Motorola Donation to Aid Radio Lab
EE Alumna Christa Chatzipetros, Senior Electrical Engineer with Motorola, tests equipment recently donated by the firm to the Radio Laboratory. The equipment will be used primarily for the popular Radio Engineering course.
Undergraduates and researchers using test equipment in the Department's Radio Engineering Laboratory have greater flexibility in meeting their tasks, thanks to a recent equipment donation by Motorola North American Paging Subscriber Division.
In February, the Motorola group donated a variety of equipment to the laboratory, including a spectrum analyzer with optional plug-ins and tracking generators, digital volt meters, counters, and a high-end signal generator. "This new equipment enhances the capabilities of what we had in the laboratory," said Professor Bill Davis, laboratory director. "It gives students greater choice and flexibility in how they will measure and adjust their designs. This, in the end, improves their capability, experience and learning."
The laboratory is used primarily by undergraduate students taking the popular Radio Engineering Laboratory, in which they build a high-frequency radio receiver using modern components. Students work in an industrial team approach, with the emphasis on developing a working receiver on schedule and under budget.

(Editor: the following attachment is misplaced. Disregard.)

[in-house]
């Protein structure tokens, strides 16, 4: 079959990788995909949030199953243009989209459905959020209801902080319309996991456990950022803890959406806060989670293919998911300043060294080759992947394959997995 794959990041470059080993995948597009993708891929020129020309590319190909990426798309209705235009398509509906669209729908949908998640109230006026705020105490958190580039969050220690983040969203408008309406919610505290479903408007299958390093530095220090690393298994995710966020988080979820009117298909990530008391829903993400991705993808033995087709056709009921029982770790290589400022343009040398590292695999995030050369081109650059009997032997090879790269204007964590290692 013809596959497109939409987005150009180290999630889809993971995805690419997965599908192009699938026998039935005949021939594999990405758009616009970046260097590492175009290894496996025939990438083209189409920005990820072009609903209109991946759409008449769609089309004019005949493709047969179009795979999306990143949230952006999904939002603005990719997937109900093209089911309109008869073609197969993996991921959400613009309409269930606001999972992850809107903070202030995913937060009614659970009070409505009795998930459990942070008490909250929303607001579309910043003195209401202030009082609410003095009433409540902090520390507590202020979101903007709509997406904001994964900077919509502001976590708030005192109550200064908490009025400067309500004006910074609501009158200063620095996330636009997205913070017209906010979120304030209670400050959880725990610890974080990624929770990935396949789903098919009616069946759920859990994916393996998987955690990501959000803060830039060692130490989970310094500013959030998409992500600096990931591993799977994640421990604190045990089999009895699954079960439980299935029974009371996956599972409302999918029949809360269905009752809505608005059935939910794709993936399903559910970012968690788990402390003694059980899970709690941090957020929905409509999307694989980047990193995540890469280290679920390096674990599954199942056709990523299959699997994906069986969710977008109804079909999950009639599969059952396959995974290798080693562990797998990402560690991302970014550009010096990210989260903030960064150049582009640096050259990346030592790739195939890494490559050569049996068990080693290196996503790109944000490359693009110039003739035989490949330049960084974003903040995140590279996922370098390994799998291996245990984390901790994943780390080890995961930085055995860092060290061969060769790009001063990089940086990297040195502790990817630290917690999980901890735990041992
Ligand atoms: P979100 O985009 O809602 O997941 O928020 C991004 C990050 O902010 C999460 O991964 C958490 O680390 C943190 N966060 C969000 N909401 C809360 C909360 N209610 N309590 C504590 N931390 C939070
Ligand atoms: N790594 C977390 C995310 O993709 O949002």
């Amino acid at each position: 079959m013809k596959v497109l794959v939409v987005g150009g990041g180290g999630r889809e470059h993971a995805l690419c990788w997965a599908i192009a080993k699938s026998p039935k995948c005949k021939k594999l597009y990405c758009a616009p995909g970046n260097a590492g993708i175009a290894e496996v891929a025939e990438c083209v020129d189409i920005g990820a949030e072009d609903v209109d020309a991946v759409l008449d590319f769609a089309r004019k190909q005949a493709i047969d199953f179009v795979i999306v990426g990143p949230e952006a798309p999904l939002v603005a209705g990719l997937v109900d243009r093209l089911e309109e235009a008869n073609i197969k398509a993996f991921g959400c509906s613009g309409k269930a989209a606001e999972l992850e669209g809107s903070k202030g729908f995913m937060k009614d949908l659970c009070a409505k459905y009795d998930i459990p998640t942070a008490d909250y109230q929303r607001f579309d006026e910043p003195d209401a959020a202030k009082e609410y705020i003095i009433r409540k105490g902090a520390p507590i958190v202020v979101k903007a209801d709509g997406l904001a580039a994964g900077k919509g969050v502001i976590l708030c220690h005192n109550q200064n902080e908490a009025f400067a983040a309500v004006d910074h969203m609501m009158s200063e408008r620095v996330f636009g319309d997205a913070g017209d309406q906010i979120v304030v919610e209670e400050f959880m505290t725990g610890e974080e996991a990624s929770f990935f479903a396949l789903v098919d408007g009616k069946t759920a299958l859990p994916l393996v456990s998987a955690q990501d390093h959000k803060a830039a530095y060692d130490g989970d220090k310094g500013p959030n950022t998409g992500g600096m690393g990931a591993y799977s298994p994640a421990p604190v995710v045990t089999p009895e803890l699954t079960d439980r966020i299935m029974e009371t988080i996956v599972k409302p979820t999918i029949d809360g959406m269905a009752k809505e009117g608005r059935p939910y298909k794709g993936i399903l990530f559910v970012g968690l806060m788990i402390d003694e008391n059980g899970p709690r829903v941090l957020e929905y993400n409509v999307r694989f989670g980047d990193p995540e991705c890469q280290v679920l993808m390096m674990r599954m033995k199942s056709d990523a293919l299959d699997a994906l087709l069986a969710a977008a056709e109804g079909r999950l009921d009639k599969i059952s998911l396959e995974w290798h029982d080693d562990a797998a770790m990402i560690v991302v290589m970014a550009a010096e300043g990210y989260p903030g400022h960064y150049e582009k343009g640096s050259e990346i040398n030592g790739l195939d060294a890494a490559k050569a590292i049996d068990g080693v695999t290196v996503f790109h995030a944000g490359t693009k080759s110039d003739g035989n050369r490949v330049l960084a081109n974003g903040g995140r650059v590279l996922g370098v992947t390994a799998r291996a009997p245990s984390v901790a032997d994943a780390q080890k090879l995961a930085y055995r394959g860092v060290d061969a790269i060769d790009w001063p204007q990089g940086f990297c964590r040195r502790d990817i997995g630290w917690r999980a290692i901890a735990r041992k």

Virginia Tech is one of only a handful of universities with RF circuit design programs, and students who have taken the program have been heavily recruited by industry.
The equipment donation was arranged by two Tech alumni, Motorola Senior Product Manager Russ Strobel (EE, '75) and Development Engineering Manager Tom Nolan (EE, '83). Strobel recalled his undergraduate communications courses, and said that it gives him "a great sense of personal pride to arrange for this equipment to come to Virginia Tech."
"Virginia Tech continues to be one of our best resources for Electrical Engineering graduates particularly in the RF field. We are looking forward to a long and prosperous relationship with the university," said Nolan.
The Bradley Department of
Electrical and Computer Engineering